Epic week of tuna fishing for the North Coast

Steve Jones of Clovis landed a rare mahi-mahi last Wednesday while fishing for albacore tuna out of Crescent City. The mahi-mahi, also called dorado, are most commonly found in the waters around the Gulf of Mexico, Costa Rica, and Hawaii. Jones was fishing with Gary Graham, also of Clovis. Photo courtesy of Gary Graham

And what a week it was! The onslaught began last Wednesday out of Crescent City and didn’t let up until Tuesday afternoon. From Fort Bragg to Brookings, and every port in between, boats loaded up on the tuna. Scores were all over the board, from high teens up to seventy for some boats. The numbers, however, seemed irrelevant. The best way to describe this level of fishing – everyone who went “got all they wanted.” I’ve lived in Humboldt for the better part of 16 years now, and I can’t recall a stretch this good. Saltwater anglers who’ve lived here their entire life are hard pressed to remember a time when the ocean was this flat for this long, the warm water was this close, and the water was this full of fish. Following six days of wide-open tuna fishing, what was left of the fleet had planned a relaxing day of salmon fishing on Tuesday out of Eureka. The weather was forecasted to get crummy in the afternoon, making a run for tuna out of the question. As he approached the salmon grounds, Tony Sepulveda of Shellback Sport Fishing, took a quick look at the updated SST image on his phone and couldn’t believe his eyes. “It had makings of tuna on our doorstep,” said Sepulveda. “Salmon gear was cast aside and 17 miles from Humboldt Bay Entrance, we had jigs in the water. Eighteen miles from the entrance I blasted a “hookup” call across the radio and the first tuna of the day hit the deck. The rush was on as a fleet of boats jumped in on the game. We pulled the plug at 1:30 p.m. with 22 beautiful albacore in the box on a flat ocean and Cape Mendocino looming in the background.” And that folks, is how you cap off an epic seven days of wide-open tuna fishing,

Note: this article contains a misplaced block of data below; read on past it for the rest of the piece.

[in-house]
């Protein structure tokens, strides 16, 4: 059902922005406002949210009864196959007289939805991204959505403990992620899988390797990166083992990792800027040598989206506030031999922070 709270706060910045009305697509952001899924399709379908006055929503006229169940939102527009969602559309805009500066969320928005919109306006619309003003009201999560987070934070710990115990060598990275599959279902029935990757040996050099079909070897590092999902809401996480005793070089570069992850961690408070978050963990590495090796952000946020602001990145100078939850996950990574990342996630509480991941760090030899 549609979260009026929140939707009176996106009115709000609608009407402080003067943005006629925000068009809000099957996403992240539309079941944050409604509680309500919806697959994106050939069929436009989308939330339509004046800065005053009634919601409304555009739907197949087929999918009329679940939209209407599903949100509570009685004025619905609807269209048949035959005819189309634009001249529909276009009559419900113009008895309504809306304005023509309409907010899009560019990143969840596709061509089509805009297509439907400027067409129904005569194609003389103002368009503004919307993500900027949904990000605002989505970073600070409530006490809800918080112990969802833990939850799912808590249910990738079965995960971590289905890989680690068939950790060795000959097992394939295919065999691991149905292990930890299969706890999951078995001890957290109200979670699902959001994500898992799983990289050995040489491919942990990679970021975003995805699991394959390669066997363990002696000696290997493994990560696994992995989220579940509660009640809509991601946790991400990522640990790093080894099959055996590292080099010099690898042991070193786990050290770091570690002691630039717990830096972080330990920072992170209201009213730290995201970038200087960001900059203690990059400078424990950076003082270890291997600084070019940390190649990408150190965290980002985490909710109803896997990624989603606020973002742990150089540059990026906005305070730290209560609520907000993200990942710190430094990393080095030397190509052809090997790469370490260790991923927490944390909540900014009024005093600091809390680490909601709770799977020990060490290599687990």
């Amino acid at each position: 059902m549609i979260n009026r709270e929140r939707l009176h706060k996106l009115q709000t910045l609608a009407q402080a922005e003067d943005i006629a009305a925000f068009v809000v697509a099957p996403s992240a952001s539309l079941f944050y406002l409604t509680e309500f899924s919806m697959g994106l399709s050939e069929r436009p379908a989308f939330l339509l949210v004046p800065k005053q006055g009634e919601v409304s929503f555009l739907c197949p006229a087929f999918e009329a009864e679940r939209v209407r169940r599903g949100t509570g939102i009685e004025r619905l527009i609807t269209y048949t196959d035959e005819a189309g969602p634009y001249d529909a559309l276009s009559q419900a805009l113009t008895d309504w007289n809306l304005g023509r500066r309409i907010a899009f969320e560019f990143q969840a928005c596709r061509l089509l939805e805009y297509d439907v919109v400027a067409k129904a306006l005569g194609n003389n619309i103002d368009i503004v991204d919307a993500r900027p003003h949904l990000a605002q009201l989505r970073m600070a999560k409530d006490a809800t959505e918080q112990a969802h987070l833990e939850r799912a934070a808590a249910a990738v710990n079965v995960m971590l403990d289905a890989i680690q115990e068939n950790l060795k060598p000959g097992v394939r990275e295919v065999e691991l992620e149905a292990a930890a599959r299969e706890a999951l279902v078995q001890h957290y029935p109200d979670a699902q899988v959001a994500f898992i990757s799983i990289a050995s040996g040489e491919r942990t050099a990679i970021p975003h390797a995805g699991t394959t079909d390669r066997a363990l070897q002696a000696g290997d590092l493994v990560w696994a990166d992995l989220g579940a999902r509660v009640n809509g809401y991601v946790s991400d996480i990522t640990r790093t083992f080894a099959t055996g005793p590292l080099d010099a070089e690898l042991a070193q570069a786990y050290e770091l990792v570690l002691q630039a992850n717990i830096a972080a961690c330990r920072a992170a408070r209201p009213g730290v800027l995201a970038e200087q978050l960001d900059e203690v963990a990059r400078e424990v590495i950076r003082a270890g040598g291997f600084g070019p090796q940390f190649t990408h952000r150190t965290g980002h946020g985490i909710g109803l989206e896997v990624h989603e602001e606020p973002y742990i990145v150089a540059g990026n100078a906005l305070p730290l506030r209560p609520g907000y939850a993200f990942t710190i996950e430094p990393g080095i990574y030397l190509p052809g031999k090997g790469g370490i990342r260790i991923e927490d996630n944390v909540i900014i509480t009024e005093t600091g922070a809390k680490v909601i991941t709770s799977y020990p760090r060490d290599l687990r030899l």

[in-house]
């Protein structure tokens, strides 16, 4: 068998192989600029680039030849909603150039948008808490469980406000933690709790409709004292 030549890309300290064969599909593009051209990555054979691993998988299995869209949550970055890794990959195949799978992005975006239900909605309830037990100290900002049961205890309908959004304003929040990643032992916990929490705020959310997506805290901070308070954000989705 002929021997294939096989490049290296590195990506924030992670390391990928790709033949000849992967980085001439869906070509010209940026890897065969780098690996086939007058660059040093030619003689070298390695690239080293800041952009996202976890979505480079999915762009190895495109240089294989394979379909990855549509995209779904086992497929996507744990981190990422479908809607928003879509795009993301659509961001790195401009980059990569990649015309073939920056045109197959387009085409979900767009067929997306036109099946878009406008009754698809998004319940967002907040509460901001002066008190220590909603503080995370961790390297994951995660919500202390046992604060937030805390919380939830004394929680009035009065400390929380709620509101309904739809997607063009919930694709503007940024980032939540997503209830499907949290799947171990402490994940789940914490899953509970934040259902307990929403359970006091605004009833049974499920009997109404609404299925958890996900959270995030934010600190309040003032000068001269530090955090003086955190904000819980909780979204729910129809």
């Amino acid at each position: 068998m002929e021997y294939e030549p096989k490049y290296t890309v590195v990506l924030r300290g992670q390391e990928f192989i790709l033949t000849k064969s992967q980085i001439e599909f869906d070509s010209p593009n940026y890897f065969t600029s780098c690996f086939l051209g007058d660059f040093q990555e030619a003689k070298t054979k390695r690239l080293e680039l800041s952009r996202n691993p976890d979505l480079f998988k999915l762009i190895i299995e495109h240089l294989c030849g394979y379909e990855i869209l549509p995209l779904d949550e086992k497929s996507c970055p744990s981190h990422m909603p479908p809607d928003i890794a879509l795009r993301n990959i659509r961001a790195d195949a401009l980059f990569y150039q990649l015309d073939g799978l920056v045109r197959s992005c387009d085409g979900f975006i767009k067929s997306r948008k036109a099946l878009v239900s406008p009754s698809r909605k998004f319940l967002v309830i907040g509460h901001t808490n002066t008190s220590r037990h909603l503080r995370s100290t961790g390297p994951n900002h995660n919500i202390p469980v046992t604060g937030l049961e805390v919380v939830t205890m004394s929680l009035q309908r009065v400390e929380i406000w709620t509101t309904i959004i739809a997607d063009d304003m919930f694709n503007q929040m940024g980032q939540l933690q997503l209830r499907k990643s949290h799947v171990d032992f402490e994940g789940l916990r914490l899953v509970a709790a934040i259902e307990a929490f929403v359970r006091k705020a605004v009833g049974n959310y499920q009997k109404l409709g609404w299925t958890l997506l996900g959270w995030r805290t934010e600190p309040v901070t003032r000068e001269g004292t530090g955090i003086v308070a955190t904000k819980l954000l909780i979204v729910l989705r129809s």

Cliff Hart and his son Ollie with a nice albacore landed out of Crescent City last Saturday,
Aug. 10. Photo courtesy of Cliff Hart

Weekend Marine forecast
Northerly winds and seas will continue to gradually trend upward through the end of the week, with gales possible by Thursday morning. Out 10 nautical miles north of the Cape, Friday’s forecast is calling for N winds 15 to 25 knots and waves out of the N 11 feet at 9 seconds and W 3 feet at 17 seconds. Saturday is calling for N winds 10 to 20 knots and waves NW 9 feet at 9 seconds and W 3 feet at 15 seconds. Sunday’s forecast looks better, with winds out of the N 5 to 10 knots and waves NW 5 feet at 7 seconds and W 3 feet at 15 seconds. These conditions can and will change by the weekend. For an up-to-date weather forecast, visit www.weather.gov/eureka/ or https://www.windy.com. To monitor the latest Humboldt bar conditions, visit www.wrh.noaa.gov/eka/swan. You can also call the National Weather Service at (707) 443-7062 or the office on Woodley Island at (707) 443-6484.

2019 Klamath/Trinity fall regulations